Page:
News

15 Harvard Anthropology Professors Call on Comaroff to Resign Over Sexual Harassment Allegations

News

Harvard Title IX Coordinator Apologizes for Statement on Comaroff Lawsuit

News

Cambridge City Officials Discuss Universal Pre-K

News

New Cambridge Police Commissioner Pledges Greater Transparency and Accountability

News

Harvard Alumni Association Executive Director to Step Down

Perlman Takes a Bow

By Daniel M. Raper, Contributing Writer

When the violinist Itzhak Perlman walked onto the empty stage last Sunday to perform a recital in celebration of the life of arguably the greatest violinist of the 20th century, Jascha Heifetz, the expectation that filled the magnificent Symphony Hall was palpable. Some would say Perlman himself has taken over the mantle Heifetz has traditionally held. Even for those who don't believe that, this performance would have strengthened Perlman's bid for the title.

Anticipation hung in the air as the virtuoso sat down, tuned, the concentration evident on his face. Then he tuned to his accompanist, smiled, and began a two hour performance so complete in its exhibition of the skills of the violinist that the audience was left in awe.

The recital began with the Vitali Chaconne, a staple of Perlman's repertoire but no less beautiful for that. The piece, which was the first piece that Heifetz performed in America, allowed the violinist to display a good deal of technical mastery within a supremely lyrical setting.

Perhaps it is an inherent problem with the performance of chamber music in a space the size of Symphony Hall: if you play too softly not all of the audience can hear, and if you play too loudly you sacrifice tone and expression. The pianist Rohan De Silva managed to inject into the softer passages an intensity that made them carry throughout the auditorium, but Perlman's performance-and this is possibly the only criticism that can be made about it-at times lacked the dynamic variation that would be allowed by playing in a smaller room.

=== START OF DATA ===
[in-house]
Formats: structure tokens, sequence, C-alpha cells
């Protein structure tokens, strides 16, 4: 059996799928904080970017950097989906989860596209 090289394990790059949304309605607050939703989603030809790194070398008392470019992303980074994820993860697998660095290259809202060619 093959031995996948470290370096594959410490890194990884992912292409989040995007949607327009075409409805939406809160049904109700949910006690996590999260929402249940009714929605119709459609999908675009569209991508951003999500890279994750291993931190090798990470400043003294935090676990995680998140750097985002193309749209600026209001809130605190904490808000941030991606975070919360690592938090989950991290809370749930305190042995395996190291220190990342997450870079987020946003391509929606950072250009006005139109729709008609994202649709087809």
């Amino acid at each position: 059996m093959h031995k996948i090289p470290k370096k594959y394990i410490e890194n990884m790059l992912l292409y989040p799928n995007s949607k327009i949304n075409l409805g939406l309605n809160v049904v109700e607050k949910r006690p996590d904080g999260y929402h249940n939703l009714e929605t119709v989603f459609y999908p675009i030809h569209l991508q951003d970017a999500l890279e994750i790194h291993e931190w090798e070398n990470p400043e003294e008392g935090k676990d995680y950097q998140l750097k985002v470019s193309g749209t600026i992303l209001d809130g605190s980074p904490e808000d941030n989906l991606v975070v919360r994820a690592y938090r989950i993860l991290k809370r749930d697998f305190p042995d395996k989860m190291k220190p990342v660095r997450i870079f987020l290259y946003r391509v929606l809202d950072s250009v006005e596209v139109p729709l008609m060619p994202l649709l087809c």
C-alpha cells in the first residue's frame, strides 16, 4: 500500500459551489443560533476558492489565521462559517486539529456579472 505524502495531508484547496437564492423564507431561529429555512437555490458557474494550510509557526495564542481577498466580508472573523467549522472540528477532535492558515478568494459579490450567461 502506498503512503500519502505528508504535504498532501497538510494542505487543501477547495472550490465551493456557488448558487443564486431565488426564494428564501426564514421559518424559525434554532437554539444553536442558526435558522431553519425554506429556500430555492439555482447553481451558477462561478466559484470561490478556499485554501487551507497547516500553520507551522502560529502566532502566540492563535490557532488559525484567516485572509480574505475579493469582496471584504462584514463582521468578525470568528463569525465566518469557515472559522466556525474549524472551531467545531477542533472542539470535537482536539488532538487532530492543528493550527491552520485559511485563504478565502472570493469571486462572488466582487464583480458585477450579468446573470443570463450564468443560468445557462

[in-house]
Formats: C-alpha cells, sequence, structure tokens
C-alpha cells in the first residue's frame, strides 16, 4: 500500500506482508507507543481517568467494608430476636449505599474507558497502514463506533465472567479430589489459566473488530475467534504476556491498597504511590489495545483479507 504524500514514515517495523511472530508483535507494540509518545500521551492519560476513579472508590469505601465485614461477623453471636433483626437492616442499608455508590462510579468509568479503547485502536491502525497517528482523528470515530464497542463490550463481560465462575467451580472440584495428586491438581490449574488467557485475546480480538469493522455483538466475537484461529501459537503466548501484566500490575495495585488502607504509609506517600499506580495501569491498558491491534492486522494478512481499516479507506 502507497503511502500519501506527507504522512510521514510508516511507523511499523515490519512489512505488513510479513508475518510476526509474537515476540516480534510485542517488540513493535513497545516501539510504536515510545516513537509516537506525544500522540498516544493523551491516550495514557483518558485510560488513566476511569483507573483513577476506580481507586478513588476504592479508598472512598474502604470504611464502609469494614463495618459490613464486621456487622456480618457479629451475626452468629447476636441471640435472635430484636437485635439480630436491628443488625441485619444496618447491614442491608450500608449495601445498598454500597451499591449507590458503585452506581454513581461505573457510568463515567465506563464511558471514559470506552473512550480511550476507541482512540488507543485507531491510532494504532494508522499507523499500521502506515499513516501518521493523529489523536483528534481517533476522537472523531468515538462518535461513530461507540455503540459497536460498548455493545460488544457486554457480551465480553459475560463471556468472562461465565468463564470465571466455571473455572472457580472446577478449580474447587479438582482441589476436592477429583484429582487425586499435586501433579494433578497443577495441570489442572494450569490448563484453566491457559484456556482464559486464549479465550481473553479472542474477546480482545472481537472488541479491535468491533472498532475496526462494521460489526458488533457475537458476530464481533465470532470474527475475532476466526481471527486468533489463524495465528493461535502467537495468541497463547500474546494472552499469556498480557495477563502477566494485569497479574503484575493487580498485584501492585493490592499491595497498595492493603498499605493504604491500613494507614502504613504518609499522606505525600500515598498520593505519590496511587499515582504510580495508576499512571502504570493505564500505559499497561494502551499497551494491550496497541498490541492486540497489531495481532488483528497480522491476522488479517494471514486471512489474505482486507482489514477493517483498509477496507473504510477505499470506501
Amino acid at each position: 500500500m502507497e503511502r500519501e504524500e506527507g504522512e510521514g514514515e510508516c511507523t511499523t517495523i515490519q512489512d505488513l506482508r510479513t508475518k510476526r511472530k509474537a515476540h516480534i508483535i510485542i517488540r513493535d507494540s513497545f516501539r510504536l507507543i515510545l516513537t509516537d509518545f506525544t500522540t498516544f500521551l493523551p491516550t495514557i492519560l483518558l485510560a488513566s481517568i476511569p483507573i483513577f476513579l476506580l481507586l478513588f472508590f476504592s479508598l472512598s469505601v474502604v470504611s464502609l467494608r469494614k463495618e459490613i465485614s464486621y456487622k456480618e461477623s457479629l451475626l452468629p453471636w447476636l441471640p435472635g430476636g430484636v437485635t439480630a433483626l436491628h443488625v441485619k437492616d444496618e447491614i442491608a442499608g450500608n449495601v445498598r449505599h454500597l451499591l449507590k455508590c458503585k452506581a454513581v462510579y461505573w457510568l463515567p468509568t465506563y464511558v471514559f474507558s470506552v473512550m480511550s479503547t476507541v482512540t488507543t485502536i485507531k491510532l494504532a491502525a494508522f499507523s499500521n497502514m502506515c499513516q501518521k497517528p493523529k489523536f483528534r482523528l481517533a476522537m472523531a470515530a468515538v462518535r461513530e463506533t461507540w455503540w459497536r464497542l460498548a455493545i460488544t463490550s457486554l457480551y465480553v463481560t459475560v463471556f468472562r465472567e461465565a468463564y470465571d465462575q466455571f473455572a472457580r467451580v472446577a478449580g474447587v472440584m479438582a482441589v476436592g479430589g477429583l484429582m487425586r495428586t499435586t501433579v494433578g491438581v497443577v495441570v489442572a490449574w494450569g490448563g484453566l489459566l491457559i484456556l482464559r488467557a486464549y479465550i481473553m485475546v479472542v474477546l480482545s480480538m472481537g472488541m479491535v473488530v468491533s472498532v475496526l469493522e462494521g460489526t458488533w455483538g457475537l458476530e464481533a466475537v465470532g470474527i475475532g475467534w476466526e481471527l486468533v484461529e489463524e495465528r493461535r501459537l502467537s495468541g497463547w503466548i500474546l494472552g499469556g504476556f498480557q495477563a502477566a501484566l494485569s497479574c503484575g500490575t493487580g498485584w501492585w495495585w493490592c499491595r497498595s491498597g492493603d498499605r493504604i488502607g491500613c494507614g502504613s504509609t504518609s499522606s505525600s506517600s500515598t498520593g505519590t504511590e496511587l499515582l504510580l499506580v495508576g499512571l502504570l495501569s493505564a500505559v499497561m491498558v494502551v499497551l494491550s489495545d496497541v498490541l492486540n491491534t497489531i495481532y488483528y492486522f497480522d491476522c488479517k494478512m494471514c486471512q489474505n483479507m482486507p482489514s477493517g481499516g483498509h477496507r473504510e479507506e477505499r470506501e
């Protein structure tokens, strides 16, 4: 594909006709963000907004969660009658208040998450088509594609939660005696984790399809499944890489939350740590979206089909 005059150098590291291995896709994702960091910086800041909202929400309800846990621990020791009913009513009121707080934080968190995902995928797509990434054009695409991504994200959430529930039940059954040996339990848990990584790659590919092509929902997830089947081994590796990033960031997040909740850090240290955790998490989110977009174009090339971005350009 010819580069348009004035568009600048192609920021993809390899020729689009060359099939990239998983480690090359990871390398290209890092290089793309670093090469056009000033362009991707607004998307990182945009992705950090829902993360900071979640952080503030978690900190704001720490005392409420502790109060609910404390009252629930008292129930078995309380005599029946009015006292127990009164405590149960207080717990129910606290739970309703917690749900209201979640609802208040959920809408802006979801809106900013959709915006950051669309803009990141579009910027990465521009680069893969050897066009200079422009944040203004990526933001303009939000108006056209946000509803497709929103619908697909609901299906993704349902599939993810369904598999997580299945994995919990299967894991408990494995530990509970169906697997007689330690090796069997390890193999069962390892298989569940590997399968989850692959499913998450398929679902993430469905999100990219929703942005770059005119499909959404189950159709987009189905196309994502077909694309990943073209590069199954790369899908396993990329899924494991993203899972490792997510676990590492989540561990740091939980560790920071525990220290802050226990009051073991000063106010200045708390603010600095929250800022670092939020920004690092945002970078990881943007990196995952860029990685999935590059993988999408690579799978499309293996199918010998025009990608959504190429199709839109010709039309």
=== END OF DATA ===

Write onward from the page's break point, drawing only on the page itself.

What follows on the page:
The second piece, though, Faure's "Sonata in A Major for Violin and Piano, Opus 13," displayed an intensity of feeling based firmly in knowledge of the music being played, which gave it an appeal only matched by the crowd-pleasing Heifetz Transcriptions at the end of the program. This was the most substantial piece in the recital, a formal four-movement sonata, and an illustration of Faure at his intimate best.

The second half of the concert opened with a moment characteristic of the whole performance; in the opening measures of the second movement of Strauss' three-movement "Sonata in E-flat Major for Violin and Piano, Opus 18," Perlman turned to the audience and raised his eyebrows expressively whilst playing the most beautiful melody-that subliminal expression on his face informed the feeling for the whole piece.

The concert ended with a series of transcriptions by Heifetz of some famous pieces, the highlights being the sprightly and light-hearted (yet extremely technical) "Rondo in E-flat Major" by Hummel, the moving spiritual "Deep River," and the audience's favourite, "It Ain't Necessarily So" from Gershwin's Porgy and Bess.

The recital was an overwhelmingly brilliant performance. From the lyricism and beauty of musical line of the Faure to the technical brilliance of the Transcriptions, Perlman demonstrated his mastery of the violin and his deep understanding of the music he plays.

ITZHAK PERLMAN

at

Symphony Hall

November 12

at

Symphony Hall

November 12

Want to keep up with breaking news? Subscribe to our email newsletter.

Tags